The NBA plans to deliver players their full salaries due on April 1 but left open the possibility of recouping future salaries for canceled games on April 15, according to a league memo shared with teams Friday.
As the coronavirus pandemic paralyzes the NBA and nation, the canceled games and loss of revenue are causing the league to leave itself financial flexibility based on the force majeure provision in the collective bargaining agreement.
Force majeure allows for the withholding of 1/92.6 of a player's seasonal salary per canceled game based upon catastrophic circumstances. The provision encompasses several scenarios, including war, natural disasters and epidemics/pandemics. (For the purposes of force majeure, the league considers each team to have played five preseason games, 82 regular-season games and 5.6 playoff games.)
The NBA plans to inform teams and players ahead of the April 15 payment date about the league's intentions, the memo said. Players on a payment schedule of 12 installments that began Nov. 15 will have been paid 90% of their salary after the April 1 payments, according to ESPN's Bobby Marks. For the players who chose to be paid over the entire calendar year starting on Nov. 15, a projected 60% of their salary will still be owed.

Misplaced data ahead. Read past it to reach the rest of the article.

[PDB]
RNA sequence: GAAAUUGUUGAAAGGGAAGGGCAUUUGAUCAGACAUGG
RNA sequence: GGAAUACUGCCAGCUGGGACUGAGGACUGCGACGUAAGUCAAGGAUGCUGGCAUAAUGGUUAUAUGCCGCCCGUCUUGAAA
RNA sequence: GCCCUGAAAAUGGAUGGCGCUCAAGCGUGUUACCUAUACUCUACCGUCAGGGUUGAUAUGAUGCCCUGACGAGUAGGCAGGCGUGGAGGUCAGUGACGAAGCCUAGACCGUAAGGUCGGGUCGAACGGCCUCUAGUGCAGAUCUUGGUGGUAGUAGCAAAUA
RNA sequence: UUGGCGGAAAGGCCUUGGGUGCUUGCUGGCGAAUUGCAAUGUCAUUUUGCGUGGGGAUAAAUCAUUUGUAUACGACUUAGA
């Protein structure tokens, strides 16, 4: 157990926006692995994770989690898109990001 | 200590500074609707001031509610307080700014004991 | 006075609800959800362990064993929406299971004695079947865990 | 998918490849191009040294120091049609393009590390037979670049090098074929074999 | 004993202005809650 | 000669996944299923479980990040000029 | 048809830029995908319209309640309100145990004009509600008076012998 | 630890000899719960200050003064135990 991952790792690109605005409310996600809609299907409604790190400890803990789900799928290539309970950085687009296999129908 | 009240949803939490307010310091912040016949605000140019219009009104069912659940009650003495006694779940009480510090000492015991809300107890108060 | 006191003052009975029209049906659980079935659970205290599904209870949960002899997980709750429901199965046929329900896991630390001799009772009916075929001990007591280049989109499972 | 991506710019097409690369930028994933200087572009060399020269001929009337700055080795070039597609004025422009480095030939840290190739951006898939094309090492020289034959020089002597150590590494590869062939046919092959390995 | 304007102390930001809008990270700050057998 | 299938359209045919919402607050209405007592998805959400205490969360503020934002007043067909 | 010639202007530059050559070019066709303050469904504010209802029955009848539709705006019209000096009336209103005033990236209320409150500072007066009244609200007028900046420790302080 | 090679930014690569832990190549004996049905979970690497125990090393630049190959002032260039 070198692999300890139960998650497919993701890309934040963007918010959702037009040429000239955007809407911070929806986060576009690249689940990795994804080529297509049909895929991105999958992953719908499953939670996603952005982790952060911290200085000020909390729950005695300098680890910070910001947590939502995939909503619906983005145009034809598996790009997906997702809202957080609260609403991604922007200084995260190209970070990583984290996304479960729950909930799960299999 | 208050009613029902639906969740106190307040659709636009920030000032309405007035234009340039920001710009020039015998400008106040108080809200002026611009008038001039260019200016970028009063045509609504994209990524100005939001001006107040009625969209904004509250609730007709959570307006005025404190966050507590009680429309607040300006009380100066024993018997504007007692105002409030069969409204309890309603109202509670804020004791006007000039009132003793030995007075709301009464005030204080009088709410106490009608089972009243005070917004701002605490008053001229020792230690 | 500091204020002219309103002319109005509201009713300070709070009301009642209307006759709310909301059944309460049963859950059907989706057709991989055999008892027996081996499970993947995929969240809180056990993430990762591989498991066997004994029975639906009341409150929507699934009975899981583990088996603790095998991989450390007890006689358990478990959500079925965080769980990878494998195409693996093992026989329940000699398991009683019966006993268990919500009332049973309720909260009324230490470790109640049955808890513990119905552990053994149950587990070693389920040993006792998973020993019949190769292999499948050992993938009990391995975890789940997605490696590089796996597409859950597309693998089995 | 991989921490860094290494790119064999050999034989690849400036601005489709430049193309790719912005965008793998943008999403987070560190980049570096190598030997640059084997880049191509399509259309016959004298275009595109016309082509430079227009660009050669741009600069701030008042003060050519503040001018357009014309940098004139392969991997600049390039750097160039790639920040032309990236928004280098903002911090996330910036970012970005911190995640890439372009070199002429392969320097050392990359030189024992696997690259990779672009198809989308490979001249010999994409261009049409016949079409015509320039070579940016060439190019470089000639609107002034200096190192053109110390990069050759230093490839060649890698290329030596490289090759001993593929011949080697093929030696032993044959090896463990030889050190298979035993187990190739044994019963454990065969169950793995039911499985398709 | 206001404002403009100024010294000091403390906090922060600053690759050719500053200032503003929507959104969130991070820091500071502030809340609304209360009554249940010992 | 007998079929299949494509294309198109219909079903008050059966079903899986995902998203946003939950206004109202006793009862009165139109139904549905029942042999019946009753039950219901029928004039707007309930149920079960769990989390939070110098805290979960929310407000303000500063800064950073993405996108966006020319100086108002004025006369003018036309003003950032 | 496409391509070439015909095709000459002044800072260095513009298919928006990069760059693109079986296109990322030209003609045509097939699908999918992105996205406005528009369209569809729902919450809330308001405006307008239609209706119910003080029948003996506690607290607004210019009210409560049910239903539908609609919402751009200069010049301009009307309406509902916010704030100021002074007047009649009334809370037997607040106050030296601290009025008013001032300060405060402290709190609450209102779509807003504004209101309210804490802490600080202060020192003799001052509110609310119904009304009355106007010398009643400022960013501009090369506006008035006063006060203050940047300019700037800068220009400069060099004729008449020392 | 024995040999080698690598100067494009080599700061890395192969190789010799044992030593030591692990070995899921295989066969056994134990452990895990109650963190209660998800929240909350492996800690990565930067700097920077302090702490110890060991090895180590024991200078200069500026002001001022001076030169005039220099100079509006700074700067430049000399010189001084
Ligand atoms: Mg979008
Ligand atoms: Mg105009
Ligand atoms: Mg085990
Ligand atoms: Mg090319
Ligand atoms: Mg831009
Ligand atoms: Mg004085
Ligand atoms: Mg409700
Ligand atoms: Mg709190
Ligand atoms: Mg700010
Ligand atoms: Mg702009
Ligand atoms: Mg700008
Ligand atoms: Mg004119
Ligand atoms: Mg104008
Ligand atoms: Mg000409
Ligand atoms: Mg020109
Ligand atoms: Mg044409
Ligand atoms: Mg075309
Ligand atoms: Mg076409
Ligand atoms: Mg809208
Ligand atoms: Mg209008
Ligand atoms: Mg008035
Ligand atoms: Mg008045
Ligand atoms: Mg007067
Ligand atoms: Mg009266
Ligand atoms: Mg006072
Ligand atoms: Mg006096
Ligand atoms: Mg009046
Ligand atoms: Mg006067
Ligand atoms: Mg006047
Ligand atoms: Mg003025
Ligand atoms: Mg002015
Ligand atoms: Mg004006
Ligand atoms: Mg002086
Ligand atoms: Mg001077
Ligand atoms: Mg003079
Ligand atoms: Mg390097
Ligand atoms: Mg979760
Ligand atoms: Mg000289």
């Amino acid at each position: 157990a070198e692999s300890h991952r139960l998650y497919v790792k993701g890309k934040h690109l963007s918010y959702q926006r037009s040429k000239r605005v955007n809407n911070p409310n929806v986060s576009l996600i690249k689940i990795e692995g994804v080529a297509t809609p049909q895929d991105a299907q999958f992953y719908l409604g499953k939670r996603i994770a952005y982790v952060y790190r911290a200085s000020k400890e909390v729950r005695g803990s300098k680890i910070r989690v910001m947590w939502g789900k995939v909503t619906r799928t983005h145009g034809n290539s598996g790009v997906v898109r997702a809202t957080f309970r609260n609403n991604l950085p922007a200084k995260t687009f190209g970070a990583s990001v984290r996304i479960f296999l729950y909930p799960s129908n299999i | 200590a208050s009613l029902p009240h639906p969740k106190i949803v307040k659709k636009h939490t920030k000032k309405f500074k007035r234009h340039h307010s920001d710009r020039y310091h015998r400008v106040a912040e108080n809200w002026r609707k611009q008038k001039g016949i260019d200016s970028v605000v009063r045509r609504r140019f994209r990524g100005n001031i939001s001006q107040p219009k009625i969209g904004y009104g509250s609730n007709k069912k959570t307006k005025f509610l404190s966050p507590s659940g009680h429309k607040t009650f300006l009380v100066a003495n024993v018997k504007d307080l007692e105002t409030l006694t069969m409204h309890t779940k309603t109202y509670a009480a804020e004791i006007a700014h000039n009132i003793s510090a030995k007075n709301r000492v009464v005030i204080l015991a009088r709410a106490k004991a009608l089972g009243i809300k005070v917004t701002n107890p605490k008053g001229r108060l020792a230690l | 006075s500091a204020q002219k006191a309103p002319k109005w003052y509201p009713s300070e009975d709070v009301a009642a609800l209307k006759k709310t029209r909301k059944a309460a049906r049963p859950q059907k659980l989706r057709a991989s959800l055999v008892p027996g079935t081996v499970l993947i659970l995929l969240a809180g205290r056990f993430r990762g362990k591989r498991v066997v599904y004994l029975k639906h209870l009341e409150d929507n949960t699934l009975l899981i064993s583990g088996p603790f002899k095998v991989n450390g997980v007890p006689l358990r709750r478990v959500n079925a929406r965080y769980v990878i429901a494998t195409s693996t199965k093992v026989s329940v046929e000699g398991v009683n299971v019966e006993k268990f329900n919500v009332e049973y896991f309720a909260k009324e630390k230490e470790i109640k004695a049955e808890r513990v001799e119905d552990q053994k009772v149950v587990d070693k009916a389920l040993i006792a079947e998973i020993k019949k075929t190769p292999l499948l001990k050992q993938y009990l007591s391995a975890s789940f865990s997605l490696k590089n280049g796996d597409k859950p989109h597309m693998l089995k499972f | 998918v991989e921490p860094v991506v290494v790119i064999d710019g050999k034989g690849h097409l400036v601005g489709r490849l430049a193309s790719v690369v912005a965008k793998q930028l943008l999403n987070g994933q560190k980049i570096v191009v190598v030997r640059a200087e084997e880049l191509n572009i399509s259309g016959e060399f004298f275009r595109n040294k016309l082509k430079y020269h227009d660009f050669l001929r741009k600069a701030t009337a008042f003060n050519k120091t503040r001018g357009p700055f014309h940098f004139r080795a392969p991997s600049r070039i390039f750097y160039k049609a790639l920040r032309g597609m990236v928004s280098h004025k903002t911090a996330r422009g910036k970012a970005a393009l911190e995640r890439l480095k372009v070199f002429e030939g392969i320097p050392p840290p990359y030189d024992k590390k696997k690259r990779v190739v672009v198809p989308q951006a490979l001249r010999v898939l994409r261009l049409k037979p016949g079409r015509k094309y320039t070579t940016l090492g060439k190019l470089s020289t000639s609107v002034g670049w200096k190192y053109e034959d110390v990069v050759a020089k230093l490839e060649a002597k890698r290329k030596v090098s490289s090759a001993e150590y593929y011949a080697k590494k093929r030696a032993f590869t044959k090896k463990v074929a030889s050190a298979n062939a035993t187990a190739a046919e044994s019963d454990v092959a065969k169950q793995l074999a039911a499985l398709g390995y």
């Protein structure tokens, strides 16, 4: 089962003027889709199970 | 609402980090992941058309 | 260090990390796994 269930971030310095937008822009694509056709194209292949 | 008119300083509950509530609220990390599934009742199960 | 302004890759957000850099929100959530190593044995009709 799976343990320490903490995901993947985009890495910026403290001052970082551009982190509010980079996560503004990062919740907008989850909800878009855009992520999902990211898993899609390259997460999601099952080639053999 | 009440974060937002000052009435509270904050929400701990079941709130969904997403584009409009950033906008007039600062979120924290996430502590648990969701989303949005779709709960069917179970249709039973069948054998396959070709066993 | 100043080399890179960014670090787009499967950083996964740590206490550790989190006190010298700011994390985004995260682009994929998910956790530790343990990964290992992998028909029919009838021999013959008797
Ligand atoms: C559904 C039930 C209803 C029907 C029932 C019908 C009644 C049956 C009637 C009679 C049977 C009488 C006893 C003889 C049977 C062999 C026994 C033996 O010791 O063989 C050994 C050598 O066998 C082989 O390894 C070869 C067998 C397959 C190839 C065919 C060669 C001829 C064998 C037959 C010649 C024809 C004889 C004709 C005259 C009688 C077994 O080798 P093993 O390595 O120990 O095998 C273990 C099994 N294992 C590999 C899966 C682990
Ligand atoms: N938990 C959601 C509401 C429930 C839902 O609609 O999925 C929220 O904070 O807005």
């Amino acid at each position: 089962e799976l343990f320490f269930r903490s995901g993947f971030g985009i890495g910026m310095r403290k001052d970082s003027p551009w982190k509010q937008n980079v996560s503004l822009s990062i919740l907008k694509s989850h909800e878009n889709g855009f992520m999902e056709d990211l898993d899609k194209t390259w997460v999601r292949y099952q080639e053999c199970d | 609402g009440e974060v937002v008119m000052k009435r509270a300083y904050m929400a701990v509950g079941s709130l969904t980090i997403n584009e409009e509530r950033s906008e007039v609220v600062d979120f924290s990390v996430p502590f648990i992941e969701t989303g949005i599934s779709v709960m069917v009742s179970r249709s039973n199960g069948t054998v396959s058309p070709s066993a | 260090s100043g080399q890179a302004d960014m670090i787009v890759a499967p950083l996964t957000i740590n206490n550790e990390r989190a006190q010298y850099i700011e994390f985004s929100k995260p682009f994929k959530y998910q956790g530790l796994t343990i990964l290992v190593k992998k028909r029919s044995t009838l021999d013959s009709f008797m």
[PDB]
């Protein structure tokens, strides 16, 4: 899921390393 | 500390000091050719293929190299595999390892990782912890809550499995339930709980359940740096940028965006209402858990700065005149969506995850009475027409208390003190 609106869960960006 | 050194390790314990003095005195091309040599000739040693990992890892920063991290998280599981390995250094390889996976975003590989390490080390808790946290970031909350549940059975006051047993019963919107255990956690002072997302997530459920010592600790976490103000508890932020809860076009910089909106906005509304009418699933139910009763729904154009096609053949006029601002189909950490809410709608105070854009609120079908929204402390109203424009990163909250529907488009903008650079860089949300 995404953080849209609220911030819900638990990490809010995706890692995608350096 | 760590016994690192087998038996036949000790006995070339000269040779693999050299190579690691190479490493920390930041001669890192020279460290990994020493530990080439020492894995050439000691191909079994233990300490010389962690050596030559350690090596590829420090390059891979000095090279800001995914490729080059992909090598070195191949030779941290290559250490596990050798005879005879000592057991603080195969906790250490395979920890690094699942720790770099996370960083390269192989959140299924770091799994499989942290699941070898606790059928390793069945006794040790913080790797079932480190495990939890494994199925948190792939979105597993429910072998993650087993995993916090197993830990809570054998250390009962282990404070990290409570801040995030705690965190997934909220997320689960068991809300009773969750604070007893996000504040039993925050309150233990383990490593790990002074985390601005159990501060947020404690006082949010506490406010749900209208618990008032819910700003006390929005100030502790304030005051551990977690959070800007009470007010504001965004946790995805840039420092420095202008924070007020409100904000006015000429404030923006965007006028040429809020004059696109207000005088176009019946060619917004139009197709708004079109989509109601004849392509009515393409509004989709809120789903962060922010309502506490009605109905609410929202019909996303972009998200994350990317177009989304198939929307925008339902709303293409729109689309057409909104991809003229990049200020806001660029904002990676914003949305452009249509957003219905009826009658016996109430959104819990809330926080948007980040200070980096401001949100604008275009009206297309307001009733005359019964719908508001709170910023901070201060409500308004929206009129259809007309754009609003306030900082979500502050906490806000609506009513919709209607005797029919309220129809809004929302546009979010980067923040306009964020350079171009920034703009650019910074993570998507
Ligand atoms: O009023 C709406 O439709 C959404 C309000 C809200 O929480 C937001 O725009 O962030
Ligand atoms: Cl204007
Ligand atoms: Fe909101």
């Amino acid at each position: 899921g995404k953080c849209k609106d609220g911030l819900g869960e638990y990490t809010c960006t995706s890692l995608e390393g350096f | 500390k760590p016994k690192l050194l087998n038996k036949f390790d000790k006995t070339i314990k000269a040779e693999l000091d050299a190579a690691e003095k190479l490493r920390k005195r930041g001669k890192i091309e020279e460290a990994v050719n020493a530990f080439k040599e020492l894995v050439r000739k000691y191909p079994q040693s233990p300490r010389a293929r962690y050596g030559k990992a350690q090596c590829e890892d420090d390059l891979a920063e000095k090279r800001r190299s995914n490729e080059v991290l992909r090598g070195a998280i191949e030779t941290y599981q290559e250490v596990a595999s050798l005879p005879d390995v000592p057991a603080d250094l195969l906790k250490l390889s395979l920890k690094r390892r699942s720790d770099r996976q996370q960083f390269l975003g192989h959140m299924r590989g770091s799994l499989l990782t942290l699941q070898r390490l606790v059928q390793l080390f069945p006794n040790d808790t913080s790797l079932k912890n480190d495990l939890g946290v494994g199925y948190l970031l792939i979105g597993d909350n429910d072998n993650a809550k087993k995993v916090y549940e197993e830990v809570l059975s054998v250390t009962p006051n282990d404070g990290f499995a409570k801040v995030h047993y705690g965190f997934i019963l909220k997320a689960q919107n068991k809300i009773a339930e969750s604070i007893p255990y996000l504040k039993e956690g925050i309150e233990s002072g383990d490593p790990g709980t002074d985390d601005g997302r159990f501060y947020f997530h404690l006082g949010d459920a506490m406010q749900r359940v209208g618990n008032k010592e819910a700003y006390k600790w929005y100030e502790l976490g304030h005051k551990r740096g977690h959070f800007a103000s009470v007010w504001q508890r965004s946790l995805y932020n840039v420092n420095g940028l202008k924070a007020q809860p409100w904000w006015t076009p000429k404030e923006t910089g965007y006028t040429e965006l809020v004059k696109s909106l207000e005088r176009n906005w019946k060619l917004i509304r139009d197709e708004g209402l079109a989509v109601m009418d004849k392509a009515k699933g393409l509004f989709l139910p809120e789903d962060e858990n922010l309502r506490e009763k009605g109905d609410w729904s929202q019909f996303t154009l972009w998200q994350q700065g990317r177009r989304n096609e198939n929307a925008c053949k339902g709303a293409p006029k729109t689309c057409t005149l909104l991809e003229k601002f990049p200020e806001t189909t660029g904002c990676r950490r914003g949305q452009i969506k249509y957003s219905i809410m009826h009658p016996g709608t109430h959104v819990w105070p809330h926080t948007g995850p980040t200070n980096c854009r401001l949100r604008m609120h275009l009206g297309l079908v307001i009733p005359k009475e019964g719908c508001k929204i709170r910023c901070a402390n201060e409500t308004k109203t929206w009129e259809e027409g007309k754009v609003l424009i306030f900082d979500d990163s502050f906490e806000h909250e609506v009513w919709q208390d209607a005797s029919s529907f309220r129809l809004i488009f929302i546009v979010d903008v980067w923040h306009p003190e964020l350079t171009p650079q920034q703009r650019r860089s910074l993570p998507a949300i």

Commissioner Adam Silver suspended play March 11 after Utah's Rudy Gobert tested positive for the coronavirus. NBA games are lost every day, practice facilities have been shuttered indefinitely, and Silver said it's unclear when -- or even if -- the NBA season can resume.
The league has been pursuing arena dates through the end of August in hopes of pushing back the season and minimally salvaging the playoffs. NBA owners are bracing for massive financial losses -- especially if the season is unable to resume.
If the NBA exercised the force majeure to reflect missed games now, the league could pay the players later if those games were made up during a later resumption of play. Most players are paid in 24 checks annually, and the first 12 checks include the 10% escrow tax.
Even before the coronavirus outbreak, the league had been projecting that the players would not receive 100% of their escrow back.